I have various vidz which meant I have no good pix; fortunately Giorgio does, and here is one from him.

Thursday was miserably wet, so much so that Friday was cancelled due to high stream; cue much gnashing of teeth on Rowbridge. Saturday went ahead in tolerable weather but the stream still high and the river over the hards, so W/M3 and below didn't row. Jesus are up to three; Clare did well, as did Queens' and Emma; and Red2 and Minty2 both went up, the latter into M1. On the women's side, which I follow with reduced interest, Jesus are now head and Emma two, at the expense of Newnham.



WTF Google?

332243680_2599889713484752_8802687058343301616_n In which I whinge at Google for getting their core business of search badly wrong.

I am (as so often) looking for my post "I dislike rights-based language". But I can't remember exactly what I called it (when I started this process...). If I search for site:mustelid.blogspot.com "I dislike rights-based language" I get a link to 2021/06 which is, to be fair, Rawls, continued and does (now) refer into the then-future post. But it fails to find the post with that title. And a search for site:mustelid.blogspot.com "language" doesn't pull up anything relevant; nor does site:mustelid.blogspot.com "rights". FFS.

Another: I wanted my "Malthus" post. It turns out to be Why did Malthus assume linear increase in food? But site:https://wmconnolley.wordpress.com/ malthus doesn't find it. Interestingly, Bing does find it. Has it really come to this? Should I dump my Google stock? Happily, Bing still screws up the "rights" search.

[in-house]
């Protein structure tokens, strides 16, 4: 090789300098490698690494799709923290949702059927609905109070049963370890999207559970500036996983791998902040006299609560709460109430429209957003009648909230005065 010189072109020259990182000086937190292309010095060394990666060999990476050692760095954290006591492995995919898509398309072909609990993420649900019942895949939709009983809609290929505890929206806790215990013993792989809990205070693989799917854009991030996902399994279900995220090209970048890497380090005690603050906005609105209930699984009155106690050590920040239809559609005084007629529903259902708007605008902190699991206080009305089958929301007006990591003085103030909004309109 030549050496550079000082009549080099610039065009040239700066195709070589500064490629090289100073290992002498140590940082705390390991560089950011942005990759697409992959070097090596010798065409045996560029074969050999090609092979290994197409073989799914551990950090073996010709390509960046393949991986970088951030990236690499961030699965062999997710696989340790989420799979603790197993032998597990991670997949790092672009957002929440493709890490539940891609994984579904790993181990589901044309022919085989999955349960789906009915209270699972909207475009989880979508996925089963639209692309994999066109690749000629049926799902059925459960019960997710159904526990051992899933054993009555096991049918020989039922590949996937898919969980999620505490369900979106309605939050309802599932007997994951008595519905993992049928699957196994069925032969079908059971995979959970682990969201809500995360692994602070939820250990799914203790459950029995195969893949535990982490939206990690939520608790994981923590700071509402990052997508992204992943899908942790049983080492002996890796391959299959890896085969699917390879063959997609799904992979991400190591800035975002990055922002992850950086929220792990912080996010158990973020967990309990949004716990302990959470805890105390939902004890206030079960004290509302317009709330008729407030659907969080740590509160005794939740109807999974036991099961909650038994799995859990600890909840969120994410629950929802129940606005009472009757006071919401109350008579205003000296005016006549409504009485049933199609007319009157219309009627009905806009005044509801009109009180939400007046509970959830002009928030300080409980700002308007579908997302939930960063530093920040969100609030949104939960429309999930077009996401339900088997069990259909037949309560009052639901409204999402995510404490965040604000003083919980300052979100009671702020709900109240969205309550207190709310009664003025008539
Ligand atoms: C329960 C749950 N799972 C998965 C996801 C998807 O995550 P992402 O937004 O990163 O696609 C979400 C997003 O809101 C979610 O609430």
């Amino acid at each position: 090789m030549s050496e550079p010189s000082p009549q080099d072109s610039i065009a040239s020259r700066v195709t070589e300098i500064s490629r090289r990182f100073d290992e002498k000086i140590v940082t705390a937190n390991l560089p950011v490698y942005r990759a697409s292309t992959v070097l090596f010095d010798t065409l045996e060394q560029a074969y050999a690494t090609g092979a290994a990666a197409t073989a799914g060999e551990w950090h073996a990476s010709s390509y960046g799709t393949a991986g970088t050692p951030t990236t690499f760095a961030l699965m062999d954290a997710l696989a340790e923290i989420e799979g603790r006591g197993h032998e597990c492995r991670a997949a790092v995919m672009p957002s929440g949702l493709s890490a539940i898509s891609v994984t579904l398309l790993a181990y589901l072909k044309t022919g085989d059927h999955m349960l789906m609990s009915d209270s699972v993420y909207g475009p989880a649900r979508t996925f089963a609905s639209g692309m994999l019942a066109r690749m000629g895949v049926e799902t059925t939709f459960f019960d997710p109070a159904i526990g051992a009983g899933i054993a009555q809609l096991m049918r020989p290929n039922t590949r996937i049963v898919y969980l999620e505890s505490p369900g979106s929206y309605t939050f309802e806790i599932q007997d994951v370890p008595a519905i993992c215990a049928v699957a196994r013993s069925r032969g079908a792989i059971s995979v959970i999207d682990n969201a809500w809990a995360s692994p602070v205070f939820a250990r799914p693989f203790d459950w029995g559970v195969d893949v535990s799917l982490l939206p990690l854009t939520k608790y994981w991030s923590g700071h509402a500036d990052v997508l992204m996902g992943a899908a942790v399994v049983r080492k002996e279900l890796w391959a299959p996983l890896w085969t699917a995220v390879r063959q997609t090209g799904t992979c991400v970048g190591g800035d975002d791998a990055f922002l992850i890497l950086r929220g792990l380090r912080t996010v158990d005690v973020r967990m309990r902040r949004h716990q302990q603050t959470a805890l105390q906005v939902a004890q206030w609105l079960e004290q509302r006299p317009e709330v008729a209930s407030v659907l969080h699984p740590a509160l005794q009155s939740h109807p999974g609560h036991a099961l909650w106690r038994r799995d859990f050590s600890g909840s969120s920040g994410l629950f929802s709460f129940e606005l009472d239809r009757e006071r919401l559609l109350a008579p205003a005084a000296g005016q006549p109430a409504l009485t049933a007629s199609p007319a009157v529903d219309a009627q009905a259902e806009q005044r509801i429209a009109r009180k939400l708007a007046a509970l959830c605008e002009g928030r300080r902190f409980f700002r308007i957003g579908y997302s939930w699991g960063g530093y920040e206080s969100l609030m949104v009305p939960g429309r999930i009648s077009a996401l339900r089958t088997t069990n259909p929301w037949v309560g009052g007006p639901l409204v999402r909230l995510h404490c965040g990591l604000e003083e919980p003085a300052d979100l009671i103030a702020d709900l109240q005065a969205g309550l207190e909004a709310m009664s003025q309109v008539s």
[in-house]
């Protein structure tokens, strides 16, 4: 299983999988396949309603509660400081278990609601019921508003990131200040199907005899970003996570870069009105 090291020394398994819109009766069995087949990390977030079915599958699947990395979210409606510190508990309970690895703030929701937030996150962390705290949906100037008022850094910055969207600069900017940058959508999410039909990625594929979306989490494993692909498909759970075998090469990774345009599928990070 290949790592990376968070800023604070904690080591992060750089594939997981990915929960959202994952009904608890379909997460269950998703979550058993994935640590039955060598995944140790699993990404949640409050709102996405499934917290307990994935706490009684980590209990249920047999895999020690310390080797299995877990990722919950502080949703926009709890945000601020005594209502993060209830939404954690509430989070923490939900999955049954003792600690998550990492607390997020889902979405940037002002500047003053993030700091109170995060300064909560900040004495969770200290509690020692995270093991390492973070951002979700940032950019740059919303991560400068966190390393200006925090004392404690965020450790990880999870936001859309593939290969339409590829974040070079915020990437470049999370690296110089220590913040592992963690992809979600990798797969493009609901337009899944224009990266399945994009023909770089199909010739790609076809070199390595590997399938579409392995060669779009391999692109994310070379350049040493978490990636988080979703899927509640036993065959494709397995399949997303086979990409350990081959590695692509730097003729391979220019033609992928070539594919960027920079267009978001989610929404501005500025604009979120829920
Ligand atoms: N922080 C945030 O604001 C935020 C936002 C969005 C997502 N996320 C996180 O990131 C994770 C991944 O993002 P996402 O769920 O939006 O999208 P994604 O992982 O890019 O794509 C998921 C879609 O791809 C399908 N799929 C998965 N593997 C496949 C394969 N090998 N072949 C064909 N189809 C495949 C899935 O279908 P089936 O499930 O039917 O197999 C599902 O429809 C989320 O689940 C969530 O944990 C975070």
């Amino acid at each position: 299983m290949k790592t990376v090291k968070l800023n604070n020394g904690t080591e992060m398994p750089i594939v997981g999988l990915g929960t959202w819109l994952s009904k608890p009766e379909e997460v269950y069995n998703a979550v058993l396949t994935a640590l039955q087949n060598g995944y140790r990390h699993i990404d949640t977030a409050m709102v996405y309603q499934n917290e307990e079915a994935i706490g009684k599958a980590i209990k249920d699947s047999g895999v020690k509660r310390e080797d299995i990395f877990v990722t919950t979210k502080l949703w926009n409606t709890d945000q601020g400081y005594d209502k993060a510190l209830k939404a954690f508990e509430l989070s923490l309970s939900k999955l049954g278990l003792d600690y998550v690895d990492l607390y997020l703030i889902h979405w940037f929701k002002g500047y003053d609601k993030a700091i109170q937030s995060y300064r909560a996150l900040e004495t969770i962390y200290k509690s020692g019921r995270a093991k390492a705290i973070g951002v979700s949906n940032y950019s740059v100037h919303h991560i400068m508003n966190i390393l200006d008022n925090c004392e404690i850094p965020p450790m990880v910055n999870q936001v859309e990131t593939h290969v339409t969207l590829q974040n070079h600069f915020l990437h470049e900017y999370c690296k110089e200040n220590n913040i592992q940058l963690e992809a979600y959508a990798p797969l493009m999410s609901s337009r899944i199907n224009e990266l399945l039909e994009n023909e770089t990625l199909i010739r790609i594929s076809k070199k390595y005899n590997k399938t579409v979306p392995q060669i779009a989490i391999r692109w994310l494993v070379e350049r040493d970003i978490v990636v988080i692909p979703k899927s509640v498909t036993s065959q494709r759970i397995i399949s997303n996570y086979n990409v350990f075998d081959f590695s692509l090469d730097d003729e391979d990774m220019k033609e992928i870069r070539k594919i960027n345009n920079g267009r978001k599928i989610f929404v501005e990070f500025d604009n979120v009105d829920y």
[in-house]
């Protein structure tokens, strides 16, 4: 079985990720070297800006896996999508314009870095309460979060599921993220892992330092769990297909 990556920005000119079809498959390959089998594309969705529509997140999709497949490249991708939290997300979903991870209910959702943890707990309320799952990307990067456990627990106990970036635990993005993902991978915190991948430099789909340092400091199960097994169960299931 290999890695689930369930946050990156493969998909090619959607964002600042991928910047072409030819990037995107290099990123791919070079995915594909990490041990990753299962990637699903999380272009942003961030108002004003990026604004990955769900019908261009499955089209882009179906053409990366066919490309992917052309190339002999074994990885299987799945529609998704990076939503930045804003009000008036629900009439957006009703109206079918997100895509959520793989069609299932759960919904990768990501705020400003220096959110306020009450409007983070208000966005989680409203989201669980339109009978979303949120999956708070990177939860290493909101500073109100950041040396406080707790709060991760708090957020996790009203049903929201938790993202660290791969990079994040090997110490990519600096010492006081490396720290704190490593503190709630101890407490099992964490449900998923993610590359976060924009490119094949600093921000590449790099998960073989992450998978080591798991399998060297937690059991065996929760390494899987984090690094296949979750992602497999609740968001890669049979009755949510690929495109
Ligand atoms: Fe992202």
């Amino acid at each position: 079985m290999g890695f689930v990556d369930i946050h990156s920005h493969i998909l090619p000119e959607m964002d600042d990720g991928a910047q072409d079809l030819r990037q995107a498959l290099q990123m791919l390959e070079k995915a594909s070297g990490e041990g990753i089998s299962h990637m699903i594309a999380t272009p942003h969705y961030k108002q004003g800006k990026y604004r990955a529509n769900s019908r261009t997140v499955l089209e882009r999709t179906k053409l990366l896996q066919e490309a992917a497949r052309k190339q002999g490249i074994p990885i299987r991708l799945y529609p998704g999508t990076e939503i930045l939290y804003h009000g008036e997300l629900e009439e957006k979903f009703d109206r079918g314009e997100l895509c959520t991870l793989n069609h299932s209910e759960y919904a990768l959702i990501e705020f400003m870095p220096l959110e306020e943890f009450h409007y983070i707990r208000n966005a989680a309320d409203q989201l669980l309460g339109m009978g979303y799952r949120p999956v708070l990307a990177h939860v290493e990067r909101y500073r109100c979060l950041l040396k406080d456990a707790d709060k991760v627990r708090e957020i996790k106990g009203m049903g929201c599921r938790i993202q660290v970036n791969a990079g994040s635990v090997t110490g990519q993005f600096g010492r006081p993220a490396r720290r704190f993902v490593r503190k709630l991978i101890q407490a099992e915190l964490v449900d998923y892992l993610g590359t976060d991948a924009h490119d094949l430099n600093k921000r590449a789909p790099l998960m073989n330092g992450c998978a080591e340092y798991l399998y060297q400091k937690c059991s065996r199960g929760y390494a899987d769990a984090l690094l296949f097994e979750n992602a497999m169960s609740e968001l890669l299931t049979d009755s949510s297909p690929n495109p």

Incidentally, I have "solved" this problem by Google Takeout of all my posts, and using good old reliable grep.


* Torpids 2023

Extreme Weather #2 – Trends in Frequency and Intensity of Tropical Cyclones out over the Ocean

Income and emotional well-being: A conflict resolved

On Jobs and Economic Dynamism

The Myth of American Inequality: How Government Biases Policy Debate

This is Why We Can’t Have Nice Things: Directionalists vs. Destinationists

Give Up Seventy Percent Of The Way Through The Hyperstitious Slur Cascade - ACX

* Mixed Feelings About My First Fieldwork Project - Aardvarchaeology


Bad beliefs: Misinformation is factually wrong – but is it ethically wrong, too?

Screenshot_20230218-201035 More wank - but I shouldn't spoil the plot - by Lawrence Torcello, who has form. Naively, he wonders whether people are ethically accountable for not just what they do, but what they believe – and how they consume, analyze or ignore information to arrive at their beliefs. If so, we have him bang to rights, because he continues about Plato’s “Republic,” in which Plato depicts Socrates’ endeavors to uncover the nature of justice and goodness. But this is bollox; The Republic is essentially a work of propaganda; "Socrates" is not S but P, and he does not endeavour to uncover the nature of justice, instead he presents a shamelessly biased account of Plato's tribalist ideas. TOSAIE refers, as ever, and I still haven't written it up properly. And to answer his question, yes you are accountable for what you believe, and no putting the blame on Evil Oil Companies is not an answer fit for an adult.


* Pembroke regatta, pix and vidz
* Torpids 2023: a few vidz


Advancing the estimation of future climate impacts within the United States?

PXL_20230205_150255141 Roger Pielke has a Twit complaining bitterly about Advancing the estimation of future climate impacts within the United States. He appears to be correct. I don't have much to add to what he said: it is so badly broken as to be useless. The paper itself begins